Collaborative law is a dispute-resolution alternative in which both parties' lawyers agree to work together toward a settlement without litigation. Invented by Minnesota matrimonial lawyer Stuart Webb, collaborative law also involves a written agreement stating that both lawyers must withdraw from the case if either party chooses to initiate adversarial court proceedings.

Like mediation, collaborative law aims to resolve divorce and other types of disputes through cooperation between both sides – with a much lower financial and time expense. However, one of the primary differences is that the parties themselves negotiate the terms of their own divorce in mediation, under the supervision or guidance of a neutral mediator (often a lawyer or counselor). Each mediating party may hire his or her own lawyer for individual advice. But in collaborative law, each party hires a lawyer who specializes in the collaborative law alternative, and their lawyers do the negotiating – with their clients' best interests in mind. Whereas mediation may not be appropriate in cases where there's a power imbalance between the parties, or there's any other personal disadvantage for one, collaborative law can eliminate this potential problem through having the lawyers negotiate on behalf of their client's interests. (Often, a neutral professional such as a financial planner, custody evaluator, or therapeutic "divorce coach" is brought in as well.)

Whereas all matrimonial lawyers can negotiate peaceful settlements in divorce, collaborative law is different in that, again, litigation is completely ruled out as an option. Sometimes, an attempt at a settlement may result in litigation if one of the lawyers and/or parties is unreasonable about his or her terms or feels that the other party is being unreasonable. In collaborative law, however, both lawyers have agreement as their primary goal, rather than satisfying their respective clients' separate agendas.

Collaborative law works as a four-way negotiation process to reach a win-win solution to divorce, involving the lawyers' problem-solving skills rather than their adversarial instincts. Once an agreement is reached between both parties and their collaborative lawyers, the lawyers officially prepare the agreement, the divorce is settled, and clients hopefully move on with their lives.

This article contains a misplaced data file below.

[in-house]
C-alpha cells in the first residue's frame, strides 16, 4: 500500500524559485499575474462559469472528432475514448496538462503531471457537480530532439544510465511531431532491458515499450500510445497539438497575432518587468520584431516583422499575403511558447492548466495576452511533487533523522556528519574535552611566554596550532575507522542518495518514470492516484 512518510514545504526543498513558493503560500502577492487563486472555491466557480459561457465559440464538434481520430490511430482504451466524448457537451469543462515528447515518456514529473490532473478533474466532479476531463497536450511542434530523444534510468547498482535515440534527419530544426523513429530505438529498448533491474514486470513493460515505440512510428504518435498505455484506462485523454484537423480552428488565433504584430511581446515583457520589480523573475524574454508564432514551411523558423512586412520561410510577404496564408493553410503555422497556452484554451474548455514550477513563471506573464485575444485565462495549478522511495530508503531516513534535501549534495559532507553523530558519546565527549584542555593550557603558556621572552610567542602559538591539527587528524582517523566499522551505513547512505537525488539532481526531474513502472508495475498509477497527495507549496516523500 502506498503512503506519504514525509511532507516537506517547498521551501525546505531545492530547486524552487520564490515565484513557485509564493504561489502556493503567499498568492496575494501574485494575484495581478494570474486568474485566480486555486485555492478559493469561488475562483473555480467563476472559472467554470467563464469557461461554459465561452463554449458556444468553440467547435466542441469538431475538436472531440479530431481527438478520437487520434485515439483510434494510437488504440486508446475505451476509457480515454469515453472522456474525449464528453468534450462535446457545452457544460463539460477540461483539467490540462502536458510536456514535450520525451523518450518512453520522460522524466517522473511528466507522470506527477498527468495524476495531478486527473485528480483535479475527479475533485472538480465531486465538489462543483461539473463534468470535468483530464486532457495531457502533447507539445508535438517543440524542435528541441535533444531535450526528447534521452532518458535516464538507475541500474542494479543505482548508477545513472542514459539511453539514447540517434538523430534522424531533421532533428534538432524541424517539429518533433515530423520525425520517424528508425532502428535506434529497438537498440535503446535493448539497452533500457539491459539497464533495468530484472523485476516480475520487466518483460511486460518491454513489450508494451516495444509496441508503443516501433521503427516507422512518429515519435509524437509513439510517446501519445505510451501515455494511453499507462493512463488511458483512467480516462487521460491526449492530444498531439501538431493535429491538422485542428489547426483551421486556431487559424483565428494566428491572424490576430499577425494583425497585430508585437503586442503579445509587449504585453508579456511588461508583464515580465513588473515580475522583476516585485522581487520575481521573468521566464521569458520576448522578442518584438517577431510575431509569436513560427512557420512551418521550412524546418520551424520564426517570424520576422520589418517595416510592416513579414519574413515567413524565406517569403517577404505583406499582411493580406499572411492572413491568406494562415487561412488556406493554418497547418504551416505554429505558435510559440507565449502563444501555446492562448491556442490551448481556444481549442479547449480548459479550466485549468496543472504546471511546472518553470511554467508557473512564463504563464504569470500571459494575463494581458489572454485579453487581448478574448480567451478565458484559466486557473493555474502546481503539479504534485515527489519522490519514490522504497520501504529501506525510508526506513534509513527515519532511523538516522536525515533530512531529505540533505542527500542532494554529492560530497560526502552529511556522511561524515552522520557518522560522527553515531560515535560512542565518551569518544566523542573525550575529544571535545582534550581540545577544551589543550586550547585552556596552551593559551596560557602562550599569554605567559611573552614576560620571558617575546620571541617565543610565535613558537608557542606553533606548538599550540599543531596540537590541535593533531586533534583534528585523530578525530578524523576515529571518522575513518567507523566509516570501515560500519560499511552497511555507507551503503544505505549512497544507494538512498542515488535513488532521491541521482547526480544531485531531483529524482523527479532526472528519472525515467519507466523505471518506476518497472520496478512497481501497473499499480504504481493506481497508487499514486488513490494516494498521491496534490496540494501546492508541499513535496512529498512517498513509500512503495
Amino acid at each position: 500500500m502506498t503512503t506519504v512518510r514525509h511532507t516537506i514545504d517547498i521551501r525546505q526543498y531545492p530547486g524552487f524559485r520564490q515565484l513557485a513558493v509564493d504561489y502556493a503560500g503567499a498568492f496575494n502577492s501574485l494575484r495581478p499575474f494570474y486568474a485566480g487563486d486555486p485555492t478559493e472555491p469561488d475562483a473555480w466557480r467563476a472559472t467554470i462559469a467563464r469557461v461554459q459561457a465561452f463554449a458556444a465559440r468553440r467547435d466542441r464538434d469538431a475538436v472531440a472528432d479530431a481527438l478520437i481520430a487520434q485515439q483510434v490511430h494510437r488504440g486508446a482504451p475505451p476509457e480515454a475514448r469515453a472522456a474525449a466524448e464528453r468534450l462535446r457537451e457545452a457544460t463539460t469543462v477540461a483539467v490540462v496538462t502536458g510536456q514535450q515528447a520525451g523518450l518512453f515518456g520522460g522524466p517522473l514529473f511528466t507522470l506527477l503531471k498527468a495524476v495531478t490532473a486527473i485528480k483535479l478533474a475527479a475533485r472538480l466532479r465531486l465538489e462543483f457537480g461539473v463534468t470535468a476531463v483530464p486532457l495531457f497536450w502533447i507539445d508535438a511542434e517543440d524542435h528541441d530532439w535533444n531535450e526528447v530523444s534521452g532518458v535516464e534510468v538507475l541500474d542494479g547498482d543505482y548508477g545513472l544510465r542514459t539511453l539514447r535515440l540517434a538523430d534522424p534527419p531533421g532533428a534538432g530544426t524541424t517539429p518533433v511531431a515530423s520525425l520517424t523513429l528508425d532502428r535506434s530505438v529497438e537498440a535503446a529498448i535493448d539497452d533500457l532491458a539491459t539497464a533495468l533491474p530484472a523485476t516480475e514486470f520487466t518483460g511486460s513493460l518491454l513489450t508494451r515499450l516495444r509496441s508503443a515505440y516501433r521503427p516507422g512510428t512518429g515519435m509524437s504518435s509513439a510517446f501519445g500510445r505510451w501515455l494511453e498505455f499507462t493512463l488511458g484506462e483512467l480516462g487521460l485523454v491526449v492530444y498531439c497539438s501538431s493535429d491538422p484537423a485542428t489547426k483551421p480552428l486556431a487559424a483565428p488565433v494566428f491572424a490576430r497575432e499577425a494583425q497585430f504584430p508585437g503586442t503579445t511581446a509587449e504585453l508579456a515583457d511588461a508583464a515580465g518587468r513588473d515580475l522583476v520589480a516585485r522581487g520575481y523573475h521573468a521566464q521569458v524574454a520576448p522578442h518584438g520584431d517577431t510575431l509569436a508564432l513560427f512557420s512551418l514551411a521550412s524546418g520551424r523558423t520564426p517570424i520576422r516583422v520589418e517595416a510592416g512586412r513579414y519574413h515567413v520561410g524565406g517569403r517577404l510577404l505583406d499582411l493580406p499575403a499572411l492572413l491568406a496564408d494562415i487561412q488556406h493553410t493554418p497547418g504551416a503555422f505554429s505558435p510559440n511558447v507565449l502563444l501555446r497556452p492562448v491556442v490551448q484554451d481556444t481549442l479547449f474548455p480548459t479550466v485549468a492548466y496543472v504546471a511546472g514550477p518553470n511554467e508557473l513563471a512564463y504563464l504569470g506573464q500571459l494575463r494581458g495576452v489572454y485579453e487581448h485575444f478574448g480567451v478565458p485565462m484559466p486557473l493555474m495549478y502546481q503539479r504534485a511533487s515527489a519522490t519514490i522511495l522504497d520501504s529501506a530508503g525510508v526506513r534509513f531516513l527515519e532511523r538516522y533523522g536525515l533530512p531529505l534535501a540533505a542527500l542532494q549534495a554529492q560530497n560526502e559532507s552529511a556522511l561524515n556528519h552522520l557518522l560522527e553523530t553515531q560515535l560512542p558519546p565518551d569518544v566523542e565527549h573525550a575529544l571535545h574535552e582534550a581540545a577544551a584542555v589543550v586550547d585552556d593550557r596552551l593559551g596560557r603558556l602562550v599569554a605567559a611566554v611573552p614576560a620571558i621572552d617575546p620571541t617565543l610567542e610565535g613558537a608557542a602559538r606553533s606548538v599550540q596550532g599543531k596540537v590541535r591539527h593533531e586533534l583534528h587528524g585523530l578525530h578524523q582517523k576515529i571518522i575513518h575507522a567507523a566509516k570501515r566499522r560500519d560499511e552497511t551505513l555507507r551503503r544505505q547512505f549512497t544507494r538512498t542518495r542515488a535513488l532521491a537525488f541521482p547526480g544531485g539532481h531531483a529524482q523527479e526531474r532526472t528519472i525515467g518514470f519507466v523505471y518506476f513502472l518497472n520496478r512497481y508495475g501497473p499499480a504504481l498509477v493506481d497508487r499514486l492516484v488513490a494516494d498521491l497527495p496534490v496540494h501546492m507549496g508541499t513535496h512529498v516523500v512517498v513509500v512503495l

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I would like my divorce to go smoothly; what advice can you give me?

Divorce is traumatic. It is not realistic to expect that a divorce will be painless or that the road to divorce and separation settlement will not have bumps along the way. The following points may lead to a less stressful divorce, if not necessarily a smooth one:

  1. Avoid Court if possible: Court proceedings should be used as a last resort, where negotiation or mediation outside of court will likely not result in a reasonable settlement. If there is a possibility of reaching a negotiated settlement prior to court proceedings being commenced this possibility should be fully explored. Once the divorce is in court there are often lengthy delays and related expenses, and court proceedings tend to create more animosity between parties, not less.
  2. Be realistic: There are two sides to every divorce story. Whether your divorce proceeds through negotiation, mediation or court, it is not realistic to expect that one party will be the "winner" and the other side will be the "loser" in the divorce. Usually court judgments and negotiated settlements take into account the interest of both sides and the children, and court decisions and negotiated settlements are seldom one-sided victories. Parties to a divorce should avoid going into the process with an "I am going to take him/her to the cleaners" mentality, as this will lead to added expense and ultimate disappointment with the result.
  3. Remember the children: Children have the right to know both their parents and spend as much time with each as may be in their best interests. Children are often more flexible and adaptable than parents in divorce proceedings give them credit for. Attempt to be creative with your former partner in coming up with a parenting regime that works for the children. Remember that your former partner has qualities you once admired that may likely benefit the children. Unless there is no other way, do not delegate decision-making powers regarding your children to a third-party judge or arbitrator who does not know your children.